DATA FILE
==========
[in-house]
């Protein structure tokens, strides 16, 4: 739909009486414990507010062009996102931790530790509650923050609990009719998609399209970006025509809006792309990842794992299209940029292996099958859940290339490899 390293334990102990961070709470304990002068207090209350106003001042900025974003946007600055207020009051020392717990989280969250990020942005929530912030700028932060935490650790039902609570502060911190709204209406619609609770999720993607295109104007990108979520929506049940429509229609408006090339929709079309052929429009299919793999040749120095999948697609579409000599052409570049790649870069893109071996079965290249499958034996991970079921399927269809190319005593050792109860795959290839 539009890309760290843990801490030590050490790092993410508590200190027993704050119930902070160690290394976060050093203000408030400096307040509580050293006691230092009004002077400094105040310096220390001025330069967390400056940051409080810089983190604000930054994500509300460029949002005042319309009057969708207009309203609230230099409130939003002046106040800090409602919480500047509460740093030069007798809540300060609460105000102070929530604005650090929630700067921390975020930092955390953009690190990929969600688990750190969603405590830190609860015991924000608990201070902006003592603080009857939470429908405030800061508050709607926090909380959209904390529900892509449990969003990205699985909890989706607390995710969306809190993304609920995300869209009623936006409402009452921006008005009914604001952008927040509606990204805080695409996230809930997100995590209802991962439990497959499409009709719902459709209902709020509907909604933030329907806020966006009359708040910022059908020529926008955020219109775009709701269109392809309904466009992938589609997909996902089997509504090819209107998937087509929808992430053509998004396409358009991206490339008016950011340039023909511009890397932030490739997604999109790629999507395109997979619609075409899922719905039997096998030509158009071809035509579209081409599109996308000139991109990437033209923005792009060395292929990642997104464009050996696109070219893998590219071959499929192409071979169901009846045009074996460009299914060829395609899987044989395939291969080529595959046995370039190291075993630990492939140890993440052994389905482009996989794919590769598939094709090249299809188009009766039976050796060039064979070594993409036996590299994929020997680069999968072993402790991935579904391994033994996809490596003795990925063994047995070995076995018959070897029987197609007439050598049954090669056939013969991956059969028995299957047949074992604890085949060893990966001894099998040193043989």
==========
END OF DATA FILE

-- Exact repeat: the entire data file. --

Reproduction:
[in-house]
């Protein structure tokens, strides 16, 4: 739909009486414990507010062009996102931790530790509650923050609990009719998609399209970006025509809006792309990842794992299209940029292996099958859940290339490899 390293334990102990961070709470304990002068207090209350106003001042900025974003946007600055207020009051020392717990989280969250990020942005929530912030700028932060935490650790039902609570502060911190709204209406619609609770999720993607295109104007990108979520929506049940429509229609408006090339929709079309052929429009299919793999040749120095999948697609579409000599052409570049790649870069893109071996079965290249499958034996991970079921399927269809190319005593050792109860795959290839 539009890309760290843990801490030590050490790092993410508590200190027993704050119930902070160690290394976060050093203000408030400096307040509580050293006691230092009004002077400094105040310096220390001025330069967390400056940051409080810089983190604000930054994500509300460029949002005042319309009057969708207009309203609230230099409130939003002046106040800090409602919480500047509460740093030069007798809540300060609460105000102070929530604005650090929630700067921390975020930092955390953009690190990929969600688990750190969603405590830190609860015991924000608990201070902006003592603080009857939470429908405030800061508050709607926090909380959209904390529900892509449990969003990205699985909890989706607390995710969306809190993304609920995300869209009623936006409402009452921006008005009914604001952008927040509606990204805080695409996230809930997100995590209802991962439990497959499409009709719902459709209902709020509907909604933030329907806020966006009359708040910022059908020529926008955020219109775009709701269109392809309904466009992938589609997909996902089997509504090819209107998937087509929808992430053509998004396409358009991206490339008016950011340039023909511009890397932030490739997604999109790629999507395109997979619609075409899922719905039997096998030509158009071809035509579209081409599109996308000139991109990437033209923005792009060395292929990642997104464009050996696109070219893998590219071959499929192409071979169901009846045009074996460009299914060829395609899987044989395939291969080529595959046995370039190291075993630990492939140890993440052994389905482009996989794919590769598939094709090249299809188009009766039976050796060039064979070594993409036996590299994929020997680069999968072993402790991935579904391994033994996809490596003795990925063994047995070995076995018959070897029987197609007439050598049954090669056939013969991956059969028995299957047949074992604890085949060893990966001894099998040193043989």